Structural Wood Building Systems

Choosing the right material for a sustainable, safe, and resilient project
[ Page 2 of 4 ]       
Sponsored by Think Wood

Description of a Mass-Timber System

Mass timber is a category of framing styles typically characterized by the use of large solid-wood panels for wall, floor, and roof construction. Building with mass timber offers a reduced carbon footprint, construction efficiency, fire and life safety, and occupant well-being. We will discuss these performance benefits in more detail later in the course, but let’s first review the primary types of mass-timber construction.


Glue-laminated timber (glulam) is a structural engineered wood element commonly used for beams and columns in residential and commercial applications. To form a glulam component, dimension lumber wood laminations are positioned according to their stress-rated performance characteristics. In most cases, the strongest laminations sandwich the beam in order to absorb stress proportionally and ensure the member’s longevity. The laminations are jointed end to end, allowing for long spans, and are bonded with a durable, moisture-resistant adhesive. The laminations’ grains run parallel with the member’s length to improve its strength.

Glulam is stronger than steel at comparable weights, and it is stronger and stiffer than dimension lumber, according to APA – The Engineered Wood Association. That makes the material a cost-effective choice for long, structural spans and tall columns with minimal need for additional support. Glulam is a highly visible form of mass timber in contemporary projects, with long spans framing signature designs that have been left exposed to take advantage of wood’s natural aesthetic. Glulam can be used in interior and exterior applications, as several manufacturers sell glulam products with adhesives that can withstand moisture and wear from use outdoors.


Nail-laminated timber (NLT or nail-lam) is a century-old construction method that is undergoing a design renaissance. It can be found today in many historical buildings as well as compelling new projects of all sizes, where its structural performance and design elegance come together to create inspiring spaces.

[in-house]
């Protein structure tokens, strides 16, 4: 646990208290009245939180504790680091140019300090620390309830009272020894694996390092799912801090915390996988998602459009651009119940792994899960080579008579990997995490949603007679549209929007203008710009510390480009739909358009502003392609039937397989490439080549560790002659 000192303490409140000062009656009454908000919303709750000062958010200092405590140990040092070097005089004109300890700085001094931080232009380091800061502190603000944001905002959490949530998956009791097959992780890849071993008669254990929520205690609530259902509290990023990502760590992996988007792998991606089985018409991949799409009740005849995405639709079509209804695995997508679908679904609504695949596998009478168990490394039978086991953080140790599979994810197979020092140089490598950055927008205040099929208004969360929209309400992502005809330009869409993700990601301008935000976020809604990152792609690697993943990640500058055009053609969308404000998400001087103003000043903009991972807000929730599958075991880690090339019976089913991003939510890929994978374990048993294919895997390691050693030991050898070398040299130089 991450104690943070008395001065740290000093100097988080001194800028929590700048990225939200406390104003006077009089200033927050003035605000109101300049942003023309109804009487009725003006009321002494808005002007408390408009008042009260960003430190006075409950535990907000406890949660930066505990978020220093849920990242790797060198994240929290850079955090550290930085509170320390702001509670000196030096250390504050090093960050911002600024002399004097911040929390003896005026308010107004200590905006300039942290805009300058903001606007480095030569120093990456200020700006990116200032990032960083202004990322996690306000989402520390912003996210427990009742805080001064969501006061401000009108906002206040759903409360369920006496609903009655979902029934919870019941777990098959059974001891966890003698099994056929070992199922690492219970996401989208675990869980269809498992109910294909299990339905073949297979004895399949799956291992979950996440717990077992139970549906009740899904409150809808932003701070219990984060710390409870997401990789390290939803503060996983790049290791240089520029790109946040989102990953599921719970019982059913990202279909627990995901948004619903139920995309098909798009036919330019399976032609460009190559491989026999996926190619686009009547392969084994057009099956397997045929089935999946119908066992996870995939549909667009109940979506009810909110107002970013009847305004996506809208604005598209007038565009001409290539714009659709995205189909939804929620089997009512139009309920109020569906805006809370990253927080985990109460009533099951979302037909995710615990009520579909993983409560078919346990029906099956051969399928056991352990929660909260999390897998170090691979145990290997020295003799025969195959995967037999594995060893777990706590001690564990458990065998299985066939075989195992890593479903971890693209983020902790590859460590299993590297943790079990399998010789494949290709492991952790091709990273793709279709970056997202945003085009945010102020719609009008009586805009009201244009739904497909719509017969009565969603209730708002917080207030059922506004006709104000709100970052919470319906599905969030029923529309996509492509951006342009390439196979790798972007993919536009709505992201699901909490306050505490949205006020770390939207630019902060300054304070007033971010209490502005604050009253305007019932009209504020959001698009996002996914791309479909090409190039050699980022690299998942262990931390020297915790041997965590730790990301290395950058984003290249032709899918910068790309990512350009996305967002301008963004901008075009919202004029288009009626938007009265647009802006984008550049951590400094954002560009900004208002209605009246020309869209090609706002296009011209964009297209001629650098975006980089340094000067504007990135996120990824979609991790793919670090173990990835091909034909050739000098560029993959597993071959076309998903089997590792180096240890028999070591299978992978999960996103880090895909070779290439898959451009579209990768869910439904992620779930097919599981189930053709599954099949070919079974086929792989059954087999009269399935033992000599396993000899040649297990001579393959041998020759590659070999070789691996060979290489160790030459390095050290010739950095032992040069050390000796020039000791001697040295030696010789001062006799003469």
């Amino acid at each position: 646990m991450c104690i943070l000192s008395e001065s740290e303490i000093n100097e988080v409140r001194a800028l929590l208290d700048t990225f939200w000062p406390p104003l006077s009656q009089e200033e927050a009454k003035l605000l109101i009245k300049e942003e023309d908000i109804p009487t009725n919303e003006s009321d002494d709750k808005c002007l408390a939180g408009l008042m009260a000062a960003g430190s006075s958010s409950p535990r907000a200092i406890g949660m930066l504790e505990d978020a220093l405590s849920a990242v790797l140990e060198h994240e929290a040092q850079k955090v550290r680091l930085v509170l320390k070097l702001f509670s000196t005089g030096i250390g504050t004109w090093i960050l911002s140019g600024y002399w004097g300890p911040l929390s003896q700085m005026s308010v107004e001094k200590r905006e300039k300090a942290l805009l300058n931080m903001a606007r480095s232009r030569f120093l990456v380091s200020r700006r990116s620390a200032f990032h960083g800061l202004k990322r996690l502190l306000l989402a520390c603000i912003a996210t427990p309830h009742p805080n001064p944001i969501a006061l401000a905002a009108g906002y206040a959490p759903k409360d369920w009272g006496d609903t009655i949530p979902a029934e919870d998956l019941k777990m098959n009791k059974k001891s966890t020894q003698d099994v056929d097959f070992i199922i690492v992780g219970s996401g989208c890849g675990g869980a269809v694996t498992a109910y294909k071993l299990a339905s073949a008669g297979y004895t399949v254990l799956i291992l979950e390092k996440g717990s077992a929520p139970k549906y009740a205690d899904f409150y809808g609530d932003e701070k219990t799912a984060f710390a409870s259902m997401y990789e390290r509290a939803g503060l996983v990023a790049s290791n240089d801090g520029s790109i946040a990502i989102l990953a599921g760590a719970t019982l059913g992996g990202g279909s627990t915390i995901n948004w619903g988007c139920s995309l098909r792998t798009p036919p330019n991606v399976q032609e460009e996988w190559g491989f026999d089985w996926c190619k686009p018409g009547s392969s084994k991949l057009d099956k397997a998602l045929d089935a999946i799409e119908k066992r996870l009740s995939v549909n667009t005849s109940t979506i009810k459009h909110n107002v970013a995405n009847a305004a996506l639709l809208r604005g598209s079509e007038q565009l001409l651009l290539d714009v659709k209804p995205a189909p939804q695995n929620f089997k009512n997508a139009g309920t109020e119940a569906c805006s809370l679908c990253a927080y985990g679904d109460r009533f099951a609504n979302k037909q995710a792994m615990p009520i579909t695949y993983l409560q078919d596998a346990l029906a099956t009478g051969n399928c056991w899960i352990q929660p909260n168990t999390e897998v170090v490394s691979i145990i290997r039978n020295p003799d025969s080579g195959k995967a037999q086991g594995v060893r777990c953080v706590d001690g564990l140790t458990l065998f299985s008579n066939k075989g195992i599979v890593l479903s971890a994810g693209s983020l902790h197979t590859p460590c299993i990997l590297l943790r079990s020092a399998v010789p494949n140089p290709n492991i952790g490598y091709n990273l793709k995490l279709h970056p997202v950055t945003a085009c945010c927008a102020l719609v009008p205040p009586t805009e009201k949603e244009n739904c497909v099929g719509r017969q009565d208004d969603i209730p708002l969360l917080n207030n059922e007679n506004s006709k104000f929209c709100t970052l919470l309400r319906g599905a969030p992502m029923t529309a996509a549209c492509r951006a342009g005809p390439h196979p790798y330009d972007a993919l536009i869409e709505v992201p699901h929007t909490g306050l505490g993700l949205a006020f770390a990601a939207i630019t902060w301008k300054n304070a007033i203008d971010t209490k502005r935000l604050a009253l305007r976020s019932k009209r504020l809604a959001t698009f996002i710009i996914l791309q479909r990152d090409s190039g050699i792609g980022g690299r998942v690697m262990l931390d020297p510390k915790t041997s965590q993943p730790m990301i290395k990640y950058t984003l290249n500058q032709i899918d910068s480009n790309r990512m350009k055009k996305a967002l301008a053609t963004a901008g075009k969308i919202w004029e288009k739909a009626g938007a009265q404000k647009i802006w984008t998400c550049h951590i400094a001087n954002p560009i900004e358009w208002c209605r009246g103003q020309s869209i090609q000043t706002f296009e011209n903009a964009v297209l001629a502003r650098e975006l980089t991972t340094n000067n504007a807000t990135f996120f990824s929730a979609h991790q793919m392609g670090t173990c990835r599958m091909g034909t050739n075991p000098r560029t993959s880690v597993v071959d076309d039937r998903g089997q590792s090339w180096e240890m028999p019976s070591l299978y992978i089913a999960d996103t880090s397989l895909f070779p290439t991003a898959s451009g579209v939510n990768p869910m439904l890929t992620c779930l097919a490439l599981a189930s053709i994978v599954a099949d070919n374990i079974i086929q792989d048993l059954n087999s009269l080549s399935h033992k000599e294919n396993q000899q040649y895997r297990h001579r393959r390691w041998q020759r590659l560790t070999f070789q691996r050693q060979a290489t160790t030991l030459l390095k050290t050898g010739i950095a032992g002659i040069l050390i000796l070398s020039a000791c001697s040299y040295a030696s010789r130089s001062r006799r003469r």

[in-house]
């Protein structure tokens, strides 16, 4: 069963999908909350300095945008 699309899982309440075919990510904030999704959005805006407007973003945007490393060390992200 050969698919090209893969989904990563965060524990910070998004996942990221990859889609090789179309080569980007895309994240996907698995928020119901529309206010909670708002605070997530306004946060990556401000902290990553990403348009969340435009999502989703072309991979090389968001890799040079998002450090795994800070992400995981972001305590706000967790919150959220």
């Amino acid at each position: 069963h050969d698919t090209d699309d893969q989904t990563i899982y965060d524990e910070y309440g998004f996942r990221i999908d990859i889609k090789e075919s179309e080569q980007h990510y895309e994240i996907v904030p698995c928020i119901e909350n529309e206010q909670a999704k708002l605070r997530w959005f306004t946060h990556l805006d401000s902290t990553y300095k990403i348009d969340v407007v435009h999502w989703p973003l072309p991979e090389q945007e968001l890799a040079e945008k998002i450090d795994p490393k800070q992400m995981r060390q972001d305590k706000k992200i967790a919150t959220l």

NLT gets its strength and durability from the nails that fasten individual dimension lumber, stacked on edge into a single structural element. Applications for NLT include flooring, decking, roofing, and walls as well as elevator and stair shafts. Because NLT is made of wood, it offers a consistent and attractive appearance for decorative or exposed-to-view applications.

Photo courtesy of Think Wood

NLT gets its strength and durability from the nails that fasten individual dimension lumber, stacked on edge, into a single structural element.


Cross-laminated timber (CLT) is a relatively new structural engineered wood-panel system that is gaining popularity in the United States after being widely adopted in Europe. CLT panels are made of layers of lumber boards (usually three, five, or seven) stacked crosswise at 90-degree angles and glued into place. The panels can be manufactured at custom dimensions, though transportation restrictions dictate their length.

Applications for CLT include floors, walls, and roofing. The panels’ ability to resist high racking and compressive forces makes them especially cost-effective for multistory and long-span diaphragm applications. CLT is the basis of the tall wood movement, as the material’s high strength, dimensional stability, and rigidity allow it to be used in mid- and high-rise construction.

Photo courtesy of Structurlam

CLT is the basis of the tall-wood movement, as the material’s high strength, dimensional stability, and rigidity allow it to be used in mid- and high-rise construction.


Dowel-laminated timber (DLT) is common in Europe and is gaining traction in the United States for its ease of use with computer-controlled (CNC) machinery, such as lathes, routers, and mills, and its all-wood composition. DLT is similar to NLT, but instead of nails or screws, DLT uses wood dowels to join laminations. To form DLT members, softwood lumber panels are stacked like NLT and are friction fit together with hardwood dowels. Friction fit, achieved by the differing moisture content of the softwood panels and the hardwood dowels, affords additional dimensional stability. The dowels can be inserted diagonally, offering additional resistance. Because DLT does not use nails or screws, it is easier and safer to mill and route, and the lack of an adhesive is also attractive for projects looking to maximize the use of wood.

In application, DLT performs similarly to glulam and NLT. Because its grains run in one direction, DLT is a next-generation mass-timber product that allows for significant architectural flexibility and is well-suited for horizontal spans, such as flooring and roofing applications.

Photo courtesy of Ryan Gobuty

MOTO | Gensler

Buildings with wood podiums have a lower mass, meaning less material is needed for the foundation and shear walls. Consistent structural material use throughout the building also reduces the need for different trades on-site, streamlining labor costs and construction timelines.


[ Page 2 of 4 ]       
Originally published in December 2018